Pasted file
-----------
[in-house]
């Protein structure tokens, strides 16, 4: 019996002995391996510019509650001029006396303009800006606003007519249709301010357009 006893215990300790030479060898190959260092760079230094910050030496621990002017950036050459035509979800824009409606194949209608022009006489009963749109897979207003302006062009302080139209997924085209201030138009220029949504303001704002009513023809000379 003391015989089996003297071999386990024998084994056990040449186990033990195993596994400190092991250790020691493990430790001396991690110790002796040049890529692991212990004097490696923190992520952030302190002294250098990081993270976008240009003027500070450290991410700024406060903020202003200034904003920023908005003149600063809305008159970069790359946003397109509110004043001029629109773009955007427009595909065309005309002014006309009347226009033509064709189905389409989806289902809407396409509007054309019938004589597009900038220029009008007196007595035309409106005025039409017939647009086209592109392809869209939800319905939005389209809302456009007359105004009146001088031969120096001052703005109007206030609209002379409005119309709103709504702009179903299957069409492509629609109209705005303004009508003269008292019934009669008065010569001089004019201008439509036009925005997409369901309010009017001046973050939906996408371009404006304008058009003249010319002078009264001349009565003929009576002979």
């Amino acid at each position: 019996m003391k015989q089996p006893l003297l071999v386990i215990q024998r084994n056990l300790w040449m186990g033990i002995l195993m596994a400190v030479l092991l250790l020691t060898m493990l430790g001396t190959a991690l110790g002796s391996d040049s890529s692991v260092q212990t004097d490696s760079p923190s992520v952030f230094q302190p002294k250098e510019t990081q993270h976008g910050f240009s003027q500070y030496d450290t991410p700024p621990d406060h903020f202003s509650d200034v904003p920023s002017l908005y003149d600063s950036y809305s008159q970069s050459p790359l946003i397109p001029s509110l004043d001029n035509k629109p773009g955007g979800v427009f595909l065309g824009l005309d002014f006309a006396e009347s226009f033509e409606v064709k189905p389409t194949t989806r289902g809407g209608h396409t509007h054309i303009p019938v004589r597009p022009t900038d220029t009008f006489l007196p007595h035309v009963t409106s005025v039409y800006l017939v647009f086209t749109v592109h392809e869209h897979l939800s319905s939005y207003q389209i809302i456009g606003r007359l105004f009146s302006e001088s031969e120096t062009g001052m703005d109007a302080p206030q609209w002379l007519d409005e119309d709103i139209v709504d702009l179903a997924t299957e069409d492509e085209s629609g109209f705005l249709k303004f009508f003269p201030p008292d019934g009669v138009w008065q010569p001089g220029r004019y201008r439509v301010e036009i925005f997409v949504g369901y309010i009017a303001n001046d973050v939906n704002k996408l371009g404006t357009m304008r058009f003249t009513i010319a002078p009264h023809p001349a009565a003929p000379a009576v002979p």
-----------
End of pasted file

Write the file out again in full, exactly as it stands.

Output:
[in-house]
């Protein structure tokens, strides 16, 4: 019996002995391996510019509650001029006396303009800006606003007519249709301010357009 006893215990300790030479060898190959260092760079230094910050030496621990002017950036050459035509979800824009409606194949209608022009006489009963749109897979207003302006062009302080139209997924085209201030138009220029949504303001704002009513023809000379 003391015989089996003297071999386990024998084994056990040449186990033990195993596994400190092991250790020691493990430790001396991690110790002796040049890529692991212990004097490696923190992520952030302190002294250098990081993270976008240009003027500070450290991410700024406060903020202003200034904003920023908005003149600063809305008159970069790359946003397109509110004043001029629109773009955007427009595909065309005309002014006309009347226009033509064709189905389409989806289902809407396409509007054309019938004589597009900038220029009008007196007595035309409106005025039409017939647009086209592109392809869209939800319905939005389209809302456009007359105004009146001088031969120096001052703005109007206030609209002379409005119309709103709504702009179903299957069409492509629609109209705005303004009508003269008292019934009669008065010569001089004019201008439509036009925005997409369901309010009017001046973050939906996408371009404006304008058009003249010319002078009264001349009565003929009576002979």
């Amino acid at each position: 019996m003391k015989q089996p006893l003297l071999v386990i215990q024998r084994n056990l300790w040449m186990g033990i002995l195993m596994a400190v030479l092991l250790l020691t060898m493990l430790g001396t190959a991690l110790g002796s391996d040049s890529s692991v260092q212990t004097d490696s760079p923190s992520v952030f230094q302190p002294k250098e510019t990081q993270h976008g910050f240009s003027q500070y030496d450290t991410p700024p621990d406060h903020f202003s509650d200034v904003p920023s002017l908005y003149d600063s950036y809305s008159q970069s050459p790359l946003i397109p001029s509110l004043d001029n035509k629109p773009g955007g979800v427009f595909l065309g824009l005309d002014f006309a006396e009347s226009f033509e409606v064709k189905p389409t194949t989806r289902g809407g209608h396409t509007h054309i303009p019938v004589r597009p022009t900038d220029t009008f006489l007196p007595h035309v009963t409106s005025v039409y800006l017939v647009f086209t749109v592109h392809e869209h897979l939800s319905s939005y207003q389209i809302i456009g606003r007359l105004f009146s302006e001088s031969e120096t062009g001052m703005d109007a302080p206030q609209w002379l007519d409005e119309d709103i139209v709504d702009l179903a997924t299957e069409d492509e085209s629609g109209f705005l249709k303004f009508f003269p201030p008292d019934g009669v138009w008065q010569p001089g220029r004019y201008r439509v301010e036009i925005f997409v949504g369901y309010i009017a303001n001046d973050v939906n704002k996408l371009g404006t357009m304008r058009f003249t009513i010319a002078p009264h023809p001349a009565a003929p000379a009576v002979p």